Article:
This writer isn’t quite willing to use the “D” word to describe the currently hellish economy, although at least one scribe overseas is more than happy to do so. In an article entitled “Depression architecture: the only way is up,” the Guardian‘s Jonathan Jones takes issue with his Sunday Times colleague Simon Jenkins who claims there’s a silver lining to what’s being called “The New Great Depression”: tall cranes will disappear from the London skyline. (Along with jobs, too, apparently, but that isn’t mentioned). Jones says he’s tired of Jenkins’ “perpetual bullying of skyscrapers and all who like them.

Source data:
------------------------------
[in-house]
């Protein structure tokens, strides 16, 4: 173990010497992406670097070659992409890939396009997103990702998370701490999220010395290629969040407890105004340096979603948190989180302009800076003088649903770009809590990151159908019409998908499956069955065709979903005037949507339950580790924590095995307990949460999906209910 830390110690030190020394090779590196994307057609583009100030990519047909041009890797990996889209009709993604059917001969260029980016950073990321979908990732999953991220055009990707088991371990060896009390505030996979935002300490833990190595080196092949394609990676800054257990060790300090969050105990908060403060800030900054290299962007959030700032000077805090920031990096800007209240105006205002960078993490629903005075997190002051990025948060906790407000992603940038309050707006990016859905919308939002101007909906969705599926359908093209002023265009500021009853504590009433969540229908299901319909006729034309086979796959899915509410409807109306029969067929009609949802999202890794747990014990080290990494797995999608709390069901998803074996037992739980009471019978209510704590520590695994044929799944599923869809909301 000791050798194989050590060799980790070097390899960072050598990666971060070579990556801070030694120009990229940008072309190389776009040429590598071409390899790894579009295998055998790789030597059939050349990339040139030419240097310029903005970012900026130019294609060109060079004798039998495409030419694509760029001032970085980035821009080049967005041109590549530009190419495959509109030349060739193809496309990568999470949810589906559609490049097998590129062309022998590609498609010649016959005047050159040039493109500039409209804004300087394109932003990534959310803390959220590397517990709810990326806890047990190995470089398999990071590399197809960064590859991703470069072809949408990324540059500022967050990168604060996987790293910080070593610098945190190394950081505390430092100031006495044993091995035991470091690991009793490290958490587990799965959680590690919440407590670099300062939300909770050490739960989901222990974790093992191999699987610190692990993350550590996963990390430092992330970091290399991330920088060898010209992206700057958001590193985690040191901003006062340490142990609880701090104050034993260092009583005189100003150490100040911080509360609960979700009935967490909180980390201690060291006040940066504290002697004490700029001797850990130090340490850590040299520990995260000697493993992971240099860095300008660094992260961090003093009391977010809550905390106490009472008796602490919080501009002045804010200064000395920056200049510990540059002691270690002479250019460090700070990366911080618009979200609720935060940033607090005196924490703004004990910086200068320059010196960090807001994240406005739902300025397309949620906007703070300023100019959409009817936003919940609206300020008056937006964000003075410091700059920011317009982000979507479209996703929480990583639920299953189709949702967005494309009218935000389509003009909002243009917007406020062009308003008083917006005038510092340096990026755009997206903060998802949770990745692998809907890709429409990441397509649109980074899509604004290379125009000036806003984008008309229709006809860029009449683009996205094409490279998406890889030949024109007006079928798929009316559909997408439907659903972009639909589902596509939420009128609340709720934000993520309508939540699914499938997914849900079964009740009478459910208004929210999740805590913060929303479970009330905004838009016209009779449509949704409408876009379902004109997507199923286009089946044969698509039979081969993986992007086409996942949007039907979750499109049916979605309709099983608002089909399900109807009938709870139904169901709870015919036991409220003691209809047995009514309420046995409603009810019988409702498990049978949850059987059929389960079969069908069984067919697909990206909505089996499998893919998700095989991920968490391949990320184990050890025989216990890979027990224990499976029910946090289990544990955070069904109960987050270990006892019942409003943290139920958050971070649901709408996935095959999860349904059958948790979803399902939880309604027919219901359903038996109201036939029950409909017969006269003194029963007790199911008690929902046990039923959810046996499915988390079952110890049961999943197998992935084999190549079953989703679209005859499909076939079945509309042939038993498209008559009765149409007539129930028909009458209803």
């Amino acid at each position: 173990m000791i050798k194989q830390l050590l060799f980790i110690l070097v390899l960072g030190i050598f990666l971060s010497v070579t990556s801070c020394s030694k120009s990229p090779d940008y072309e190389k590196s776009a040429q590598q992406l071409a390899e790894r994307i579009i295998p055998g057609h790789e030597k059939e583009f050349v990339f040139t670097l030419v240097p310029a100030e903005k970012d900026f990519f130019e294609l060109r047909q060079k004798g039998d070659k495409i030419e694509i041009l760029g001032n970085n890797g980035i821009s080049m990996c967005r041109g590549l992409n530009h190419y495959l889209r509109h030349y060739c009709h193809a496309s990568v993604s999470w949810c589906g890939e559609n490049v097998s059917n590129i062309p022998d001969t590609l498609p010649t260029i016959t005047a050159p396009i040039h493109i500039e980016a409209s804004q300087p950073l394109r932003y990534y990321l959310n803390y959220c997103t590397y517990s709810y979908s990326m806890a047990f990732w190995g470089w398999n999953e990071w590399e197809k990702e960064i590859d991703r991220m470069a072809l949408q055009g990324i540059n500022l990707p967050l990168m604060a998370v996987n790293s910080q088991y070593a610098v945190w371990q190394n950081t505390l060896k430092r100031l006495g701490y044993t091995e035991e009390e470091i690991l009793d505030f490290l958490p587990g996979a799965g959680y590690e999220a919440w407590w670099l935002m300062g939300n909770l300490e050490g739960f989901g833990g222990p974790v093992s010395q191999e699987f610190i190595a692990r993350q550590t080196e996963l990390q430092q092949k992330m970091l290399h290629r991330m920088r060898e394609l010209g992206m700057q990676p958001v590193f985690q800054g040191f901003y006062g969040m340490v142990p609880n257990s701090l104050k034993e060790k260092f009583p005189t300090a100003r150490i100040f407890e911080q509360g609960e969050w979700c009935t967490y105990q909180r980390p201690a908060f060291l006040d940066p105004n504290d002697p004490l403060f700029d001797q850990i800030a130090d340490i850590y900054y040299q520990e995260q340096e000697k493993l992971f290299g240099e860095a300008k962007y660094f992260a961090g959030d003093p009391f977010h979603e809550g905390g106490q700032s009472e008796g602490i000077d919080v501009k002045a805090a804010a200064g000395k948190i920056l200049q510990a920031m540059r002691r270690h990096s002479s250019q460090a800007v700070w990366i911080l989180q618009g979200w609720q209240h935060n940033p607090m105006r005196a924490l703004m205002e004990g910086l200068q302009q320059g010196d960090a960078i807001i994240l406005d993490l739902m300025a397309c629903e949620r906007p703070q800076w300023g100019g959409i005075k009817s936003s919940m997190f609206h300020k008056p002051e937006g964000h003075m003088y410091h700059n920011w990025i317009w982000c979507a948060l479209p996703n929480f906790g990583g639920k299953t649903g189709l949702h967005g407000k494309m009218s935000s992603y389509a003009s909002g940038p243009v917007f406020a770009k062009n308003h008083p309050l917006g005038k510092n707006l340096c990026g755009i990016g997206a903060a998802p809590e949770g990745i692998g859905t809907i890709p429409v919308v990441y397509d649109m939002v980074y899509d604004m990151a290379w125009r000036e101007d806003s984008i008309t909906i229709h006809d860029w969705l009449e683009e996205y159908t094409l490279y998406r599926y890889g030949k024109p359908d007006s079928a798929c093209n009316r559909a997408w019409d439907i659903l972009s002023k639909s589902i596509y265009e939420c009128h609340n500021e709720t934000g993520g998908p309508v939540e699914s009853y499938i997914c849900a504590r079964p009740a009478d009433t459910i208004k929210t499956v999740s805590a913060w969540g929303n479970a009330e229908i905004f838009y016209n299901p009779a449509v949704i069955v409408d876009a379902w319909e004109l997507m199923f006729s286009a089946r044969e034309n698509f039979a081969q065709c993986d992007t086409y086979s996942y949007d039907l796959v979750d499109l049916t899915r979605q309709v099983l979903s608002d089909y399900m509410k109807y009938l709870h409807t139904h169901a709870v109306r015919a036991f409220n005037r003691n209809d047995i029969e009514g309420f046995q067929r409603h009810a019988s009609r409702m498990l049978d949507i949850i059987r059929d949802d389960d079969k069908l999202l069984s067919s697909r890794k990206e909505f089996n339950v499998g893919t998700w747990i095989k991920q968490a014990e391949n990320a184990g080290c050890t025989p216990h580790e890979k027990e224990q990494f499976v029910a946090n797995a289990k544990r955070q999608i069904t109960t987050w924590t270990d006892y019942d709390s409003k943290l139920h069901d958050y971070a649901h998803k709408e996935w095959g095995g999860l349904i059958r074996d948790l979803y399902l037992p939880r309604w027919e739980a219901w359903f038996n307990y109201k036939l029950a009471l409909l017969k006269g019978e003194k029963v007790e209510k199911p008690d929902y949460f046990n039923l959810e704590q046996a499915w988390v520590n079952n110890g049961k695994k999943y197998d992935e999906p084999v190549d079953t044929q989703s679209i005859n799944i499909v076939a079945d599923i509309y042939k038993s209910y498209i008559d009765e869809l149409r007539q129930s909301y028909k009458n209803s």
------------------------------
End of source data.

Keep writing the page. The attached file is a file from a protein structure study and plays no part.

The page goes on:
There are many ugly, vacuous tall buildings in the world. There are lots of ugly, vacuous low-rise buildings too. I can’t believe Jenkins could seriously claim the architecture of largely towerless London in the 20th century was more distinguished than that of high-flying Manhattan.” End quote. And that was back in the good old days when fish and chips were just about all you could get too, if you could afford it. Anyhow, while we’re on topic: the Empire State Building and other big-ticket projects were constructed in the (old) Great Depression in the U.S., that wasn’t enough to lift our economy out of the doldrums. World War II did that. Just an observation.